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Authentic Leadership - The Confidence Connection

Jane Sanders, President, GenderSmart® Solutions

The most savvy leaders understand that their character and vision, required for businesses to consistently compete and win, spring from their natural gifts and strengths – their authenticity. As people, both men and women, have aspired to leadership positions, or simply to be the best manager they can be, many have suppressed their natural balance of masculine-to-feminine qualities, trying to fit into the “man’s world” of business. They have lost touch with their authenticity. Courage and confidence are required to get it back.

Anna Freud, daughter of Sigmund, also the founder of child psychoanalysis, once said, “I used to look outside myself for strength and confidence, but it comes from within. It is there all the time.”


Jane Sanders
 

The challenge for us is to dig deep enough inside to find our strength and confidence, and then when we find it, to use it – to apply it to our personal and professional lives. It is this confidence, found through self-awareness, that brings us back to our authenticity.

Authenticity involves living your truth, with integrity. It gives leadership its breath and pulse, and gives power to being real, not to being right. It involves leading with your natural gifts and strengths, and requires self-awareness and self-knowledge. Warren Bennis, leadership author and guru, stated, “Effective leaders – and effective people - understand that there is no difference between becoming an effective leader and becoming a fully integrated human being.”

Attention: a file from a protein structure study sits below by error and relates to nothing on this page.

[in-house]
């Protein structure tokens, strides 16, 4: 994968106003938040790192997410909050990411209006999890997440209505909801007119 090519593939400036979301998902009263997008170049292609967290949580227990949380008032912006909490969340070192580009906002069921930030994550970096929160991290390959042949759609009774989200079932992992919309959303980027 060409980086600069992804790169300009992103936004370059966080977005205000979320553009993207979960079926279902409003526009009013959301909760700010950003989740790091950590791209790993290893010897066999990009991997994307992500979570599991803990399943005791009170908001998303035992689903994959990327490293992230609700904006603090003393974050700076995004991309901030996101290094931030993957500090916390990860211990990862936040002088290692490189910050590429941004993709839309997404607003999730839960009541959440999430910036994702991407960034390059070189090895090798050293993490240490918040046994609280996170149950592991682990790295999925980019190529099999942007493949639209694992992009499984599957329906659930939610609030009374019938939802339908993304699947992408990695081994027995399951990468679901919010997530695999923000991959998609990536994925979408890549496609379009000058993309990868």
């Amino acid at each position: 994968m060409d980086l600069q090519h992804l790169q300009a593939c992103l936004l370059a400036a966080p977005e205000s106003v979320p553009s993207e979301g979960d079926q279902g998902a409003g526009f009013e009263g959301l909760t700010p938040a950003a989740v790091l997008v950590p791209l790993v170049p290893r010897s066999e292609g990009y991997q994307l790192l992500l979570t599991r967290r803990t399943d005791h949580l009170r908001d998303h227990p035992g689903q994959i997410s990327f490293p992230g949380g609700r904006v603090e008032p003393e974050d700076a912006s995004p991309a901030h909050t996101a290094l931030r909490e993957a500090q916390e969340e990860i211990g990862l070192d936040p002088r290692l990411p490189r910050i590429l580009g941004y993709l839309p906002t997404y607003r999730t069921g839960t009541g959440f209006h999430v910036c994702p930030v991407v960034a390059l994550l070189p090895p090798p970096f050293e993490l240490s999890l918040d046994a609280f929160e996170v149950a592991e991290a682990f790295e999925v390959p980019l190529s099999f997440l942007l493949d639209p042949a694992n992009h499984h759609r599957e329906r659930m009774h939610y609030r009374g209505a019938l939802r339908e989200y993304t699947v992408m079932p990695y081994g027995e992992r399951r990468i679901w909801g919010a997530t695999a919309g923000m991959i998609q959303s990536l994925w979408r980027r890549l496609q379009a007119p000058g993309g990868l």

Carol Gallagher, author of Going To The Top, wrote, “Your colleagues and bosses won’t give you credit for being genuine in business if they cannot give you credit for being genuine as a person.” There are no standard how-to instructions for being authentic because everyone’s authenticity is unique to them. The key is to learn how to discover what your specific authenticity looks like. And doing so requires confidence and self-awareness.

I define confidence as genuine self-value combined with a smartly courageous approach to life and business. Confidence is a blend of mindset and action. Genuine self-value requires concentrated and committed self-awareness; courage, confidence, or courageous action, grow with self-value.

A lack of self-awareness can result in someone being risk-averse, indecisive, a poor negotiator, rigid, aloof, defensive, or overly concerned with getting ahead. This same person will run over employees, not delegate enough, and generally lack integrity. Their communication may become too harsh, weak, and ineffective; they lack intuition and creativity; and their behavior may be inconsistent. People lacking awareness don’t promote themselves effectively; they work in isolation and don’t tend to mentor others; and they have trouble delivering difficult messages. Think about it – how could these behaviors affect business results? Client relationships? Your team? Your career? The quick and easy answer is…certainly not in a positive way!

Many tools and processes exist to help people become more self-aware. These include self-reflection, which if taken seriously and approached in a committed fashion can be quite insightful. Self-reflection activities can include listing strengths, passions, skills, roadblocks, and dreams; also considering values, personal vision, what’s draining you, how you want to be remembered, what would feel unfinished if not completed in your life, and many more. My From Stuck To Stellar - Life Planning workshop involves these insightful activities and more.

Other tools for self-awareness include 360-degree feedback surveys, books, tapes, workshops, coaching, counseling, journaling, and self-assessments.